Television Says Kidnapping of Journalist May Be Linked to Hamadi Case With AM-Lebanon-Hostages
BONN, West Germany (AP) _ Lebanese security officials believe the kidnapping of American journalist Charles Glass may have occurred to prevent him from testifying against a suspected TWA hijacker held in West Germany, television reports said Thursday.
West German television reports noted that Glass, an ABC television reporter kidnapped in west Beirut on Wednesday, became known throughout the world for his coverage of the 1985 hijacking of a TWA jetliner to Beirut.
West Germany is holding one of the alleged hijackers, Mohammad Ali Hamadi, and is considering a U.S. request for the 22-year-old suspect’s extradition.
ARD, a national West German television network, noted Glass was near the commandeered TWA aircraft as it sat on the ground at the Beirut airport in June 1985.
″Therefore, security officials in Beirut presume that he was kidnapped to prevent him from testifying against Hamadi, the alleged hijacker, who is now under arrest in West Germany,″ the ARD news announcer said.
The network did not cite sources for the report, which came on the network’s nightly newscast.
There has been no claim of responsibility for Glass’ abduction.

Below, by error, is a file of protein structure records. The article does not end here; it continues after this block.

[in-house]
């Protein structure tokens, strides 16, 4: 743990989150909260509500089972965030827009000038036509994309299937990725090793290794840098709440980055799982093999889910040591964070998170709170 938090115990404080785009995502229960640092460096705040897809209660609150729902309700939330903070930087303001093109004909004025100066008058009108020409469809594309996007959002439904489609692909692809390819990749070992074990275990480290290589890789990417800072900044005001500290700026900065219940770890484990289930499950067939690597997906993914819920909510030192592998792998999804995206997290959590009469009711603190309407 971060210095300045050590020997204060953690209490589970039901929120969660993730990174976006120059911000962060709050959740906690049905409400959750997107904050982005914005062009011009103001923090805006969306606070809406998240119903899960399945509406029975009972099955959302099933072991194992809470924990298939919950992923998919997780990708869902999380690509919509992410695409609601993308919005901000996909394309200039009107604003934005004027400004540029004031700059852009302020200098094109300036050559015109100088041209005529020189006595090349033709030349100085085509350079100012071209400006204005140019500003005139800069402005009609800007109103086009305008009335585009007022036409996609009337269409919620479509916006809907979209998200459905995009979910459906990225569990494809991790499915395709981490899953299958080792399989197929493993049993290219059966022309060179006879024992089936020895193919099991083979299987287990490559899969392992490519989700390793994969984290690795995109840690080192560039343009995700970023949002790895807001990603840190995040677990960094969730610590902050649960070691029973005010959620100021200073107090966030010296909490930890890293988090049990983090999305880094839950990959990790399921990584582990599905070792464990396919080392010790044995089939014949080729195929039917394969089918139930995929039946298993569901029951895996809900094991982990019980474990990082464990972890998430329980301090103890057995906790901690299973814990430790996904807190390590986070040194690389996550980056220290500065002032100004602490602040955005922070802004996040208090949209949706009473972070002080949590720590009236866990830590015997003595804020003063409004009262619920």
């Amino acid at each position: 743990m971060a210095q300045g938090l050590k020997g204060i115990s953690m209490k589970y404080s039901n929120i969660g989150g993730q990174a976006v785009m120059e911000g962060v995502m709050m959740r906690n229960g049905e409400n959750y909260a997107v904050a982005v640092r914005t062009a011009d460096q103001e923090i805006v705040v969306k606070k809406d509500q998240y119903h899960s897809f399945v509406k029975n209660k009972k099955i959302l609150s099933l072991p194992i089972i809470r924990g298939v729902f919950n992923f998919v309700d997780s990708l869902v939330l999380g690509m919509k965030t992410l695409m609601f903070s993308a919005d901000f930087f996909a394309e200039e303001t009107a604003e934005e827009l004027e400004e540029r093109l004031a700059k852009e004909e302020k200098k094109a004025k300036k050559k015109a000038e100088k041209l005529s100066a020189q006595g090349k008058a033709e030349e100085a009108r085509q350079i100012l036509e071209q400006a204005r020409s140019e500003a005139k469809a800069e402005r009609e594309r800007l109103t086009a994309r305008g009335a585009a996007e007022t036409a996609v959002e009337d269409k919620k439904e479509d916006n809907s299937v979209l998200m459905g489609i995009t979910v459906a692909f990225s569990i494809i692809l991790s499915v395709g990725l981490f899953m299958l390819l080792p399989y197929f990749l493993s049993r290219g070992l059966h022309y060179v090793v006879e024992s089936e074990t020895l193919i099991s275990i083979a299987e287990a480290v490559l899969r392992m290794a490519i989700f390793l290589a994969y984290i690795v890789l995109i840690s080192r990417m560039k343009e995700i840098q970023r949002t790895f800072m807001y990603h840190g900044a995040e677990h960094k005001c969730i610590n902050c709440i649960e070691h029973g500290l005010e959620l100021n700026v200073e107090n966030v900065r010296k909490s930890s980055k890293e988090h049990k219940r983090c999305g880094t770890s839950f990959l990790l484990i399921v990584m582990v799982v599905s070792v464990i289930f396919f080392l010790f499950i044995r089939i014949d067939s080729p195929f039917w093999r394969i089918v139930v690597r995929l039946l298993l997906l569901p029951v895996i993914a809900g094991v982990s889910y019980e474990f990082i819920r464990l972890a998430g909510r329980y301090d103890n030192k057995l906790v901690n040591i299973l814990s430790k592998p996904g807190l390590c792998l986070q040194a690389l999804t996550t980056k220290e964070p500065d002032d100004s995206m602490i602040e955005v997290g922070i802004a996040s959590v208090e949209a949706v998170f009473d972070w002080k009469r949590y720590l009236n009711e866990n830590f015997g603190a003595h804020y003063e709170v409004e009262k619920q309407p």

West Germany’s second national television network, ZDF, also reported Lebanese officials believe there may be a connection between Hamadi and Glass’ kidnapping.
″Glass in 1985 conducted the television interview with the pilot of the hijacked TWA jetliner that was broadcast world-wide,″ said the ZDF report.
″Therefore Lebanese security officials conclude there might be a connection to the Hamadi case,″ the news show’s announcer added, without citing sources for the report.
During the 1985 hijack ordeal, Glass stood outside the commandeered aircraft at the Beirut airport and interviewed its pilot, John Testrake, as a hijacker held a pistol to the TWA flyer’s head.
In Bonn, government officials played down speculation of a link between the Glass kidnapping and Hamadi.
″I suppose it is easy to make the connection,″ said one official, who spoke to The Associated Press in a telephone interview on condition of anonymity.
″But it is pure speculation,″ he added. ″There is nothing official.″
Foreign Minsitry spokesman Heiner Horsten declined to comment on the speculation.
″I have nothing to say on that,″ he told the AP in a telephone interview. ″Our policy has been not to say anything on (the Hamadi) case, and that has not been changed.″
Juergen Findeisen, a Bonn government spokesman, also declined comment.
In Beirut, police said Thursday that Glass was kidnapped before noon Wednesday in a Syrian-policed Shiite Moslem suburb of West Beirut.
Hamadi, a Shiite Moslem, was arrested at Frankfurt airport on Jan. 13 when he arrived from Beirut carrying a substance often used in explosives. He has has been held in investigative custody in a West German jail since.
The United States has asked for Hamadi’s extradition to stand trial on charges of air piracy and for the murder of a U.S. Navy diver killed in the 1985 hijacking.
The Bonn government has said it will decide next week whether to extradite Hamadi or place him on trial in West Germany.
Officials at the federal prosecutors’ office - which would press charges of air piracy against Hamadi if the Bonn governemnt decides not to extradite him - could not be reached for comment Thursday because of a national holiday.